Newly-released documents suggest that Facebook knew about the Cambridge Analytica scandal much earlier than we originally thought.
Documents suggest that Facebook knew the company was gathering user profile data three months before the press revealed that the firm was using profile data to target voters during the 2016 elections, CNBC reports.
Internal emails released by Facebook suggest that the social network had concerns about Cambridge Analytica as well as several other companies that were using data in ways that potentially violate Facebook policies as early as September 2015. Those documents suggested that Facebook employees planned to reach out to the companies in question to determine how they were using Facebook’s data. One email sent on September 30, 2015 speculatd that “these apps’ data-scraping activity is likely non-compliant” with Facebook’s policies.
Facebook made a joint statement Friday about the issue along with District of Columbia Attorney General. It also released a separate statement explaining the documents, which it says hold the potential for confusion — confusion it wanted to preemptively clear up.
“There is no substantively new information in this document and the issues have been previously reported,” a blog post posted by Paul Grewal, Vice President and Deputy General Counsel for Facebook reads.”As we have said many times, including last week to a British parliamentary committee, these are two distinct issues. One involved unconfirmed reports of scraping — accessing or collecting public data from our products using automated means — and the other involved policy violations by Aleksandr Kogan, an app developer who sold user data to Cambridge Analytica. This document proves the issues are separate; conflating them has the potential to mislead people.”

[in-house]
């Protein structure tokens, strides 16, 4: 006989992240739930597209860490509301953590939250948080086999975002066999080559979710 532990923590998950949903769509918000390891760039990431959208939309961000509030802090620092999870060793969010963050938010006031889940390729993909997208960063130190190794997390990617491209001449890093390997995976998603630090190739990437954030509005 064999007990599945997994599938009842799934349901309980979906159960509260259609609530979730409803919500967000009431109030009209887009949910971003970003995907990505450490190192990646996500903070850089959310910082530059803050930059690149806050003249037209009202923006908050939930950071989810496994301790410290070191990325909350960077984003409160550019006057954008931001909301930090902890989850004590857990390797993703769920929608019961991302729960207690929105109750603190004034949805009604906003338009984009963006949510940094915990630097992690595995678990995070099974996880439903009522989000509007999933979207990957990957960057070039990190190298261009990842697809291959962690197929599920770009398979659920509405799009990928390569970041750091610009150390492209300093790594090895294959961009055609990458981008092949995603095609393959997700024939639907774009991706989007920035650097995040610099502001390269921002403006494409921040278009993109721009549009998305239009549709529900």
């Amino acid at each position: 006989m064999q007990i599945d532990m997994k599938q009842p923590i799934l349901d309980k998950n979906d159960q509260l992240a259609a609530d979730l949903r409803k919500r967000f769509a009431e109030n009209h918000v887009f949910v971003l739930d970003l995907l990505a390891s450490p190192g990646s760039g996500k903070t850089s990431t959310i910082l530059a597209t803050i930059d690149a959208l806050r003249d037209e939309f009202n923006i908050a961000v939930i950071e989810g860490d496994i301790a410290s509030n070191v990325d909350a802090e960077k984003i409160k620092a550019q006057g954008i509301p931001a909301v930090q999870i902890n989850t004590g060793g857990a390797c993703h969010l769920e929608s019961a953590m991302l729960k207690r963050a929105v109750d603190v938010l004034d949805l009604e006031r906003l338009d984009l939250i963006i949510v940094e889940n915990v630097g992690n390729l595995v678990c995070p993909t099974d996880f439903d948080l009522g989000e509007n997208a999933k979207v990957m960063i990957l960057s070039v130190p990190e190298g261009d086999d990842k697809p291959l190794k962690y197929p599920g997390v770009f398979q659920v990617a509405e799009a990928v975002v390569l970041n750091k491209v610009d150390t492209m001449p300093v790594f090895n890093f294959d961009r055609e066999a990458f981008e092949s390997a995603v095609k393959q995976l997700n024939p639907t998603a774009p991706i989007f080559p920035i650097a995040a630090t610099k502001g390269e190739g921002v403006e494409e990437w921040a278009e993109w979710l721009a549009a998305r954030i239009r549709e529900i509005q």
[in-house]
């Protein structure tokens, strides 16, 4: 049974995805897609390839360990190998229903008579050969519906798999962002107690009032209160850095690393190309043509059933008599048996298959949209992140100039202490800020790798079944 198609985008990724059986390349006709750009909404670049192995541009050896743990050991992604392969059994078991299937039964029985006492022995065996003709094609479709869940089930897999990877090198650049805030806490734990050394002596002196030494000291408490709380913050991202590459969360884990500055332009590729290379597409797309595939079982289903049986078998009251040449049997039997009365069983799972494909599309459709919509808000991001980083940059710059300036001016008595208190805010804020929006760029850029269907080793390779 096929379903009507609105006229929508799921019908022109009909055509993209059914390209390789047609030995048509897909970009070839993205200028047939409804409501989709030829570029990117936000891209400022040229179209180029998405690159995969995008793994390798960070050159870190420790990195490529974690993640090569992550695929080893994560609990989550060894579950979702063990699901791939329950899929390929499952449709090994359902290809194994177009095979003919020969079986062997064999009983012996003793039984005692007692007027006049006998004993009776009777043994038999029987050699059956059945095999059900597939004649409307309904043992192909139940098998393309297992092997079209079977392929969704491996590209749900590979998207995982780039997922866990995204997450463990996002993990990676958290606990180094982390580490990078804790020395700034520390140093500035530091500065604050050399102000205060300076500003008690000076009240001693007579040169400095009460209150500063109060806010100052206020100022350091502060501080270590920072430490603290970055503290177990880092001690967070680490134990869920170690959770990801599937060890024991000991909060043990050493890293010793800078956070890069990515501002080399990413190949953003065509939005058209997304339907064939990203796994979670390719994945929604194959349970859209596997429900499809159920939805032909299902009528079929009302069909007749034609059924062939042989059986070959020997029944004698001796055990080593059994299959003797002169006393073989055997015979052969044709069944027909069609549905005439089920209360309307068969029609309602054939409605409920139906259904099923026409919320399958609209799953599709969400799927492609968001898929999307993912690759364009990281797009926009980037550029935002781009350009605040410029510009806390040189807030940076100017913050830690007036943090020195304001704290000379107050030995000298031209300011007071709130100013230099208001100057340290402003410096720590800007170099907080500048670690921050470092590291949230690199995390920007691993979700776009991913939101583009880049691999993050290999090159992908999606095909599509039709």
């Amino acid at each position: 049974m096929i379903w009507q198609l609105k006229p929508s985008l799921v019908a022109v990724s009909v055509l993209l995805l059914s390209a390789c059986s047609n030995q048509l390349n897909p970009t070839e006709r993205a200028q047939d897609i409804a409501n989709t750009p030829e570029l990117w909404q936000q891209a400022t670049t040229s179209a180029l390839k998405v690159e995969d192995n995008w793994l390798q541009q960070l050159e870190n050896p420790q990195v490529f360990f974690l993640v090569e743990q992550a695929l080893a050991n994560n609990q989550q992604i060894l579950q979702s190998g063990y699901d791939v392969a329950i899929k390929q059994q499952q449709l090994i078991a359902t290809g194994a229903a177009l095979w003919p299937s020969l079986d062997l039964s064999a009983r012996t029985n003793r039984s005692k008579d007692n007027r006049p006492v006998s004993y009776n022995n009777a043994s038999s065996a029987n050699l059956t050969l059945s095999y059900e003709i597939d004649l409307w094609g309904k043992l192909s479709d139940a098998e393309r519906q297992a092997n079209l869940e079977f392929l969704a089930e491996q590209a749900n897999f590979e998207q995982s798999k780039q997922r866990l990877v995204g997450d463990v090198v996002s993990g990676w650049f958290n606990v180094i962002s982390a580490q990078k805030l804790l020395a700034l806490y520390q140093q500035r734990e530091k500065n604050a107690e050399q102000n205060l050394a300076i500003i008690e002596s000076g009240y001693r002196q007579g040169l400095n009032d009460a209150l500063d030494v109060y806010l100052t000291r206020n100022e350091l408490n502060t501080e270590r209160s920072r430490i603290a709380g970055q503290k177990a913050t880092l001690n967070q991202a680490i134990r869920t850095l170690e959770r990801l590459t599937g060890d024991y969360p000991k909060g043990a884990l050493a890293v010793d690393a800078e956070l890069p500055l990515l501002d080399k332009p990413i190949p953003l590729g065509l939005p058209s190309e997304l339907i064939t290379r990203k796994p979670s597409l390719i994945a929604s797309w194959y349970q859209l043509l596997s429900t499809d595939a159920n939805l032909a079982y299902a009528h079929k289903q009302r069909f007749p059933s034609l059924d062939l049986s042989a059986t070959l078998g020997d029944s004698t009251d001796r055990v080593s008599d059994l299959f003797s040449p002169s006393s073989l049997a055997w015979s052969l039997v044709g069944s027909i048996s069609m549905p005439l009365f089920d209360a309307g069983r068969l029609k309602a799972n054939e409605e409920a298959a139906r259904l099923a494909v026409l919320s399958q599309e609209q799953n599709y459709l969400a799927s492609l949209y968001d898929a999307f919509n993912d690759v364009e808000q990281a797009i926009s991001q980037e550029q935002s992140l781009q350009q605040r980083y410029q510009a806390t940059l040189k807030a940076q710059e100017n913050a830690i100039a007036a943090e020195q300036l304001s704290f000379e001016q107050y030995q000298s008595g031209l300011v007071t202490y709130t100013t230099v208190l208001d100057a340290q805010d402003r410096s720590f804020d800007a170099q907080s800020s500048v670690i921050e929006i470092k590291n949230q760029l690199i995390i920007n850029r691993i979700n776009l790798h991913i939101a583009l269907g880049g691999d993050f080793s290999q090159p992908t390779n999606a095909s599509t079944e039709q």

Aleksandr Kogan is the app developer that sold data he collected about Facebook users to Cambridge Analytica. Facebook says it was not aware he made that sale until December 2015.
In May of 2018 Cambridge Analytica officially ceased operations. At the time it said that it had been “the subject of numerous unfounded accusations and, despite the company’s efforts to correct the record, has been vilified for activities that are not only legal, but also widely accepted as a standard component of online advertising in both the political and commercial arenas.”
Due to the scandal, the company said it had lost almost all of its customers and suppliers.